PM, Housing Minister could face jail time if Ramjattan has his way
Following Monday’s ruckus in the National Assembly where the Opposition locked horns with the ruling administration over two supplementary provisions that were already spent and approval was being sought after the fact, Alliance For Change Chairman Khemraj Ramjattan has commenced a campaign to have the Prime Minister and Housing Minister charged.
Speaking with this newspaper yesterday, Ramjattan said that after being persuaded not to pursue the matter as an attorney but rather the chief witness, he has since secured the services of eminent chartered accountant, financial analyst and now attorney at law Christopher Ram.
Ramjattan said that he is also seeking to retain the services of prominent Criminal Attorney Nigel Hughes and possibly attorney Stephen Fraser to add to the team of lawyers in pursuit of having Prime Minister Samuel Hinds and Housing and Water Minister Irfaan Ali, brought to justice for an alleged breach of the Fiscal Management and Accountability Act.
The saga started in the National Assembly when according to Ramjattan, the Prime Minister and Ali failed miserably to explain the breaches.
Ramjattan said that he will also be going after the Public Service Minister, given that she had spent monies in October and was supposed to have reported back to the house on the very next sitting but did not do so until last Monday.
Ramjattan said that her excuses in the House on Monday were flimsy to say the least, adding that the Public Service Minister had adequate time to report the spending, coupled with the fact that she knew about the need for the expenditure for a long time before it was necessary and as such did not need to have a supplementary provision.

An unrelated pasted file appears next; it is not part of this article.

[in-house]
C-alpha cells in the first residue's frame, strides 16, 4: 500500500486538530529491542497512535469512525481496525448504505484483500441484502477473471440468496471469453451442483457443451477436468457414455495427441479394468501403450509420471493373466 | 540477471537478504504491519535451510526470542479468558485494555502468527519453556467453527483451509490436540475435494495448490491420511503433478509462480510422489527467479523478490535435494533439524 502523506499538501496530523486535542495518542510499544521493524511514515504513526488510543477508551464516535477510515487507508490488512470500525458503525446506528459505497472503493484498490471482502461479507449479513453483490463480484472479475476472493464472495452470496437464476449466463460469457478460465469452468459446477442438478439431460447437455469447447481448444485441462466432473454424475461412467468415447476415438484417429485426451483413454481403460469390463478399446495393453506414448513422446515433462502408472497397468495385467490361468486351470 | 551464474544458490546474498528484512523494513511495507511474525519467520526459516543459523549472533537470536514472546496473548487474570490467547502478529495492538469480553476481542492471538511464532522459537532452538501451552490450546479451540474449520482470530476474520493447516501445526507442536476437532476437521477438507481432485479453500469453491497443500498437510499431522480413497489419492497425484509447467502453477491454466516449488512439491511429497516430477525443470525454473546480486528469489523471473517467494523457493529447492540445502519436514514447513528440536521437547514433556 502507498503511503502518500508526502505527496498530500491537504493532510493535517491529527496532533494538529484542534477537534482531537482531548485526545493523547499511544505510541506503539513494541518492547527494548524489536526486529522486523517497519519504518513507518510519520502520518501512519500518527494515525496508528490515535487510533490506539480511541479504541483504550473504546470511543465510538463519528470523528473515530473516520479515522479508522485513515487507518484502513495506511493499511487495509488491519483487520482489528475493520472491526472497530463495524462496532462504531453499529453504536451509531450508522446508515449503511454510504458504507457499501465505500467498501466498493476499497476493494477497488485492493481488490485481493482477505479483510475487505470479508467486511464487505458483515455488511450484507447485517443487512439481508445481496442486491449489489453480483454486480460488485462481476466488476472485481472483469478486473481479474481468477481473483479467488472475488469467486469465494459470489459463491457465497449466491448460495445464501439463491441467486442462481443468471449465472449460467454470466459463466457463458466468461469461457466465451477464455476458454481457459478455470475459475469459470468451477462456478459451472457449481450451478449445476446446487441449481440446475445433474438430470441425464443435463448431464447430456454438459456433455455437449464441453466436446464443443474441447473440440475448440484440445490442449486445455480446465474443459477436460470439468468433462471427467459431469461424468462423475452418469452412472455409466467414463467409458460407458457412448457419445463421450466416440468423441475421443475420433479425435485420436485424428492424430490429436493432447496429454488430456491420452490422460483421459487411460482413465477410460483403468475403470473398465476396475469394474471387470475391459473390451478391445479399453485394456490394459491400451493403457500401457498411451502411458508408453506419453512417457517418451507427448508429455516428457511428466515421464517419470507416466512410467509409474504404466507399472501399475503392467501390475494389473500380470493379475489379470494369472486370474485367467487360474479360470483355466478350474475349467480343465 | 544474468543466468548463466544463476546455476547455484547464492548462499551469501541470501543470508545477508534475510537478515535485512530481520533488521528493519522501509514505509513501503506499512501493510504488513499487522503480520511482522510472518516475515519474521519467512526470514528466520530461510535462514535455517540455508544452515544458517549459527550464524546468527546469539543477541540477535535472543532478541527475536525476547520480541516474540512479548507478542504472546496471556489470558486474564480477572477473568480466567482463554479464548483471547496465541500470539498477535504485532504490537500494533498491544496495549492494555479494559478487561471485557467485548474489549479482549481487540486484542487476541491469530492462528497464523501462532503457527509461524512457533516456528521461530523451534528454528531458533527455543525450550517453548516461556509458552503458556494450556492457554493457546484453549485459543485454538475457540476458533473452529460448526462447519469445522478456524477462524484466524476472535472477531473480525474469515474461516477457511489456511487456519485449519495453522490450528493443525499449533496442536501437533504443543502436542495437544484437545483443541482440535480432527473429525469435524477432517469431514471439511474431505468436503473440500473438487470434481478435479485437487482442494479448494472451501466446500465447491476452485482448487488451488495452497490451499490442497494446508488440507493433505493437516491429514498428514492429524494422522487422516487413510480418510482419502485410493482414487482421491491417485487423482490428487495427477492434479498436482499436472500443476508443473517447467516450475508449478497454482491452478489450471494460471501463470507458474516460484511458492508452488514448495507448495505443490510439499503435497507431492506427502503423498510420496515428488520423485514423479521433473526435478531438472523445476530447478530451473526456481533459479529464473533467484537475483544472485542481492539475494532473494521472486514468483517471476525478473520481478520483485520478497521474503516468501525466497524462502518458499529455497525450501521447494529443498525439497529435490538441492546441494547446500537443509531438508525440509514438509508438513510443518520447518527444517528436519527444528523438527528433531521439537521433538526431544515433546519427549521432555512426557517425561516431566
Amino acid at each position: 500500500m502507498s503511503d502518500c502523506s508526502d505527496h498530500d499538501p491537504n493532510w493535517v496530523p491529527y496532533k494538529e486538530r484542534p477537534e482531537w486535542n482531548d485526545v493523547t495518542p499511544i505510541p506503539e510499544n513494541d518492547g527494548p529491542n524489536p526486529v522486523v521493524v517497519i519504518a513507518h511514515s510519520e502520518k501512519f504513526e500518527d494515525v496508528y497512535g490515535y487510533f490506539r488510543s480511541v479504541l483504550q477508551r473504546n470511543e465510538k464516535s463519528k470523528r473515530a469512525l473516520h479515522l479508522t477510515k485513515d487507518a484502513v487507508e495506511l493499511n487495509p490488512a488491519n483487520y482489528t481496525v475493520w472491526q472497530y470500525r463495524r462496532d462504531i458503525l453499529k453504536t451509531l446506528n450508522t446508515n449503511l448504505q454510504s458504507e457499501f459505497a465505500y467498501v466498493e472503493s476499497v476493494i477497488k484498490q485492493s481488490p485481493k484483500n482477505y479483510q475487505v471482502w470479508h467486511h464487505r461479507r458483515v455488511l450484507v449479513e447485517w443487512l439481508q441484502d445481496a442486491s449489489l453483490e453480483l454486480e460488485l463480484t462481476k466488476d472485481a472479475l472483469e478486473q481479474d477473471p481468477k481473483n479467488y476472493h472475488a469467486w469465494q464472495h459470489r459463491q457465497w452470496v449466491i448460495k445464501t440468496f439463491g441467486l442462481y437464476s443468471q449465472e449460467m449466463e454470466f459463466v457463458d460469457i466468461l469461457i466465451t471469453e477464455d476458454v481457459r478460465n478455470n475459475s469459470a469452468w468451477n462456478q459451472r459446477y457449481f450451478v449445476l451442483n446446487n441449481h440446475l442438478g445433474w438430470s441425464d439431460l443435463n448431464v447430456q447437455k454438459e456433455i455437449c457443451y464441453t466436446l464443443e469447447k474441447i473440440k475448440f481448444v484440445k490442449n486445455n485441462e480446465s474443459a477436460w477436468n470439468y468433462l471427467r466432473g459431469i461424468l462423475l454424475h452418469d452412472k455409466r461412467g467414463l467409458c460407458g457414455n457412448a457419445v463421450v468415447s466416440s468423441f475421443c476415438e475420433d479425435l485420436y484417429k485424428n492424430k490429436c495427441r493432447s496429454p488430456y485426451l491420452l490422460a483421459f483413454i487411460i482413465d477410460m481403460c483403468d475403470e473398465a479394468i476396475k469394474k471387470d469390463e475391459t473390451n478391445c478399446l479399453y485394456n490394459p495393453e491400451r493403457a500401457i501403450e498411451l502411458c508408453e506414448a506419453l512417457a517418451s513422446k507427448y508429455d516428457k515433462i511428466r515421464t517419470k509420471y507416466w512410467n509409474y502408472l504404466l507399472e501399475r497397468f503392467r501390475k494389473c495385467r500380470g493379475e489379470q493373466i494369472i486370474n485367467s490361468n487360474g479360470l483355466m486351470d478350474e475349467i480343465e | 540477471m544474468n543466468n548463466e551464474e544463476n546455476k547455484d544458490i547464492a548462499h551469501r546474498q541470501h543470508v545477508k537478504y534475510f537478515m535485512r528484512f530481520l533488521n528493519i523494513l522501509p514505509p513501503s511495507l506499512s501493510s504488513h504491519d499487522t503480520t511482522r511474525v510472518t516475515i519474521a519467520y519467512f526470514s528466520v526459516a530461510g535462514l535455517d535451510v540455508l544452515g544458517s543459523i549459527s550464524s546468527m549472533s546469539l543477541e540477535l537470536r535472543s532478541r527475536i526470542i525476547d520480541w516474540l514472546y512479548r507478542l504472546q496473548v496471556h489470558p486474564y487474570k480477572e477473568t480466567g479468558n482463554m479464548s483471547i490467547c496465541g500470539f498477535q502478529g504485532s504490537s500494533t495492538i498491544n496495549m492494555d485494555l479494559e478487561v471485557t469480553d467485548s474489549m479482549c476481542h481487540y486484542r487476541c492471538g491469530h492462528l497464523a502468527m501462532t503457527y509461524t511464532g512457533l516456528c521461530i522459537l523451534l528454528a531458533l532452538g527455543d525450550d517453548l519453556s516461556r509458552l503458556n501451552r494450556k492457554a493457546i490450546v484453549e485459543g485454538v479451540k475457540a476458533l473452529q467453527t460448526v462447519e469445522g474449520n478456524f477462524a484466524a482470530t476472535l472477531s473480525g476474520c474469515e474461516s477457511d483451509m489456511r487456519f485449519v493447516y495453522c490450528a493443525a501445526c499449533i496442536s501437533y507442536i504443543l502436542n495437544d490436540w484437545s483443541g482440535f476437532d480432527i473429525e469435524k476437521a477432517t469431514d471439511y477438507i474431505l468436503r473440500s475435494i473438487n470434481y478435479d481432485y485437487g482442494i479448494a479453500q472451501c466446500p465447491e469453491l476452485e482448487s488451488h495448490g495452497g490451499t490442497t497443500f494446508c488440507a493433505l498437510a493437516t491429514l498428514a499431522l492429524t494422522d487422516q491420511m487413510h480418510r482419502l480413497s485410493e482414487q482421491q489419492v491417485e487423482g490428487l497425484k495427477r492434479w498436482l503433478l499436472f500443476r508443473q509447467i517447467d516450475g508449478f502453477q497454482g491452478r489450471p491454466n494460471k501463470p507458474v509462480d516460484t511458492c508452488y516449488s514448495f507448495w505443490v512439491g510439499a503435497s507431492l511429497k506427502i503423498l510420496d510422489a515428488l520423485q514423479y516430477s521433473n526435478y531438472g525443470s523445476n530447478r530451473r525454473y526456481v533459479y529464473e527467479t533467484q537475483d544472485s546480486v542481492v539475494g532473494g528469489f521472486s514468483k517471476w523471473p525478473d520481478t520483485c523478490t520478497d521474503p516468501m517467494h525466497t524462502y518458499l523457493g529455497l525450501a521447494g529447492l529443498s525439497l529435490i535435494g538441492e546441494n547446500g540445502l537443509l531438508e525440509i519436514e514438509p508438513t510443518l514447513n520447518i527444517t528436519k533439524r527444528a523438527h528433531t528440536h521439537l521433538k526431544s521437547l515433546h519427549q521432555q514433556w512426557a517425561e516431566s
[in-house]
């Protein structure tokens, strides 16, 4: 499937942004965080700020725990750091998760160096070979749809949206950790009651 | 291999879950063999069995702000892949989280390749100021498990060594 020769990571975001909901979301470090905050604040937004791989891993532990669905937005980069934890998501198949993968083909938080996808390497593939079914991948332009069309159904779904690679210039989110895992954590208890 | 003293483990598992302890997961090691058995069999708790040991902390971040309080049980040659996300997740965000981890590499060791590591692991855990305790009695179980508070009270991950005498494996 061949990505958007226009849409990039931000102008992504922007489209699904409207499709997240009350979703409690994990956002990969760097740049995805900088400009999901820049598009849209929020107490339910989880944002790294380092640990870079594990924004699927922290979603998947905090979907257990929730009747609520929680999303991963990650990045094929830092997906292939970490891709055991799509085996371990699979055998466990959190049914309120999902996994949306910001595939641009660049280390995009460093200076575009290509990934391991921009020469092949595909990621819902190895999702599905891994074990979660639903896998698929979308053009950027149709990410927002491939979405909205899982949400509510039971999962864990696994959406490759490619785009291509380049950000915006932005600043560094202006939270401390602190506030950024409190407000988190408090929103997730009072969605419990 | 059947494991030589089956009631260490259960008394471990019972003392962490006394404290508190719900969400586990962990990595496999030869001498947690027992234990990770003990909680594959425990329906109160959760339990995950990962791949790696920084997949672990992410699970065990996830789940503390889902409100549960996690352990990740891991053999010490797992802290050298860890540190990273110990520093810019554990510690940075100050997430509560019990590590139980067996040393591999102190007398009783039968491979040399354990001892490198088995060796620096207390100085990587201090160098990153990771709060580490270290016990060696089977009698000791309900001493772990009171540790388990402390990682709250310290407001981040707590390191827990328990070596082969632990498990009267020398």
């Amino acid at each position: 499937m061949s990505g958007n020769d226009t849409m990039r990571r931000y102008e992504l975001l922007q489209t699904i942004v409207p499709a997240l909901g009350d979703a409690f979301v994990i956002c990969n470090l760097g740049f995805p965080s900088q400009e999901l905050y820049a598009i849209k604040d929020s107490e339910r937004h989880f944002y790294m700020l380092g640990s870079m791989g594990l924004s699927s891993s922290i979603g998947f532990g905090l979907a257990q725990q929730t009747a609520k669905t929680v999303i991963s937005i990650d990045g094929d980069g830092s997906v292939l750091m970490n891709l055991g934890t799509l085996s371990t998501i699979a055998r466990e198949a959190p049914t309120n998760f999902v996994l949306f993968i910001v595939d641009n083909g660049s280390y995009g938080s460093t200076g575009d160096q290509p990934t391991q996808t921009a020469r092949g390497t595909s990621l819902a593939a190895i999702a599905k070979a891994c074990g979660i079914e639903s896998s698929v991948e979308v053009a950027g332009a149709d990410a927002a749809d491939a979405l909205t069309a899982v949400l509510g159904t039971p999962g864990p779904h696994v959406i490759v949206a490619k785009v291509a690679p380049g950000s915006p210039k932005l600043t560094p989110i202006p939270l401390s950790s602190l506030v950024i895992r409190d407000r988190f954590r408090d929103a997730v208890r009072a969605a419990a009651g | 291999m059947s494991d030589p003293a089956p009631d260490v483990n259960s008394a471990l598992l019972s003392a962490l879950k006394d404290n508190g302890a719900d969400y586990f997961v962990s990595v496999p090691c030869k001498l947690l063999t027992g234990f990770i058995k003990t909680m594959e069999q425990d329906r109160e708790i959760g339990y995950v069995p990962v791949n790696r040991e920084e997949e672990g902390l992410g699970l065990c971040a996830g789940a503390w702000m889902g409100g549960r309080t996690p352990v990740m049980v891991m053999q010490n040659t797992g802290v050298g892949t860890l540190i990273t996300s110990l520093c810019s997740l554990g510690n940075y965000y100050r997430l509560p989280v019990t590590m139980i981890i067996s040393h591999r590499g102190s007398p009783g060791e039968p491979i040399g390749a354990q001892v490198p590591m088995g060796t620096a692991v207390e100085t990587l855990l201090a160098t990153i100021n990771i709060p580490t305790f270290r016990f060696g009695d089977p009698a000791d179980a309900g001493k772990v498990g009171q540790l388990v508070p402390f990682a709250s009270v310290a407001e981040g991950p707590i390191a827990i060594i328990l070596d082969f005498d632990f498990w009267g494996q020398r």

He said that he was confident in the team of lawyers that he will be amassing and the letters to be dispatched to the Director of Public Prosecutions that he spoke of in the House will now be sent by them, and he will be the chief witness.
Only recently, the AFC leader Raphael Trotman had called for the DPP’s Office to be more vigilant and proactive in pursuit of prosecuting public officials that misuse tax payers’ money.
According to Trotman, the DPP is independent of the state and must be able to investigate breaches of the law wherever they occur and prosecute.
The Fiscal Management and Accountability Act of Guyana states, at Section 85 “An official who – (a) falsifies any account, statement, receipt or other record issued or kept for the purposes of this Act, the Regulations, the Finance Circulars or any other instrument made under this Act; (b) conspires or colludes with any other person to defraud the State or make opportunity for any person to defraud the State; or (c) knowingly permits any other person to contravene any provision of this Act, is guilty of an indictable offence and liable on conviction to a fine of two million dollars and to imprisonment for three years.”
Another section of the very Act also stated, “A Minister or official shall not in any manner misuse, misapply, or improperly dispose of public monies.”
Section 49 of that Act also states, (1) If a loss of public monies should occur and, at the time of that loss, a Minister or official has caused or contributed to that loss through misconduct or through deliberate or serious disregard of reasonable standards of care, that Minister or official shall be personally liable to the Government for the amount of the loss.
(2) Where the misconduct or disregard of the person is not the sole cause of the loss referred to in subsection (1), the person shall be liable to pay only so much of the loss as is just and equitable having regard to the person’s share of the responsibility for the loss.
(3) If a loss of public monies should occur and, at the time of that loss, a Minister or official had nominal custody of such monies, that Minister or official shall be personally liable to the Government for the amount of the loss.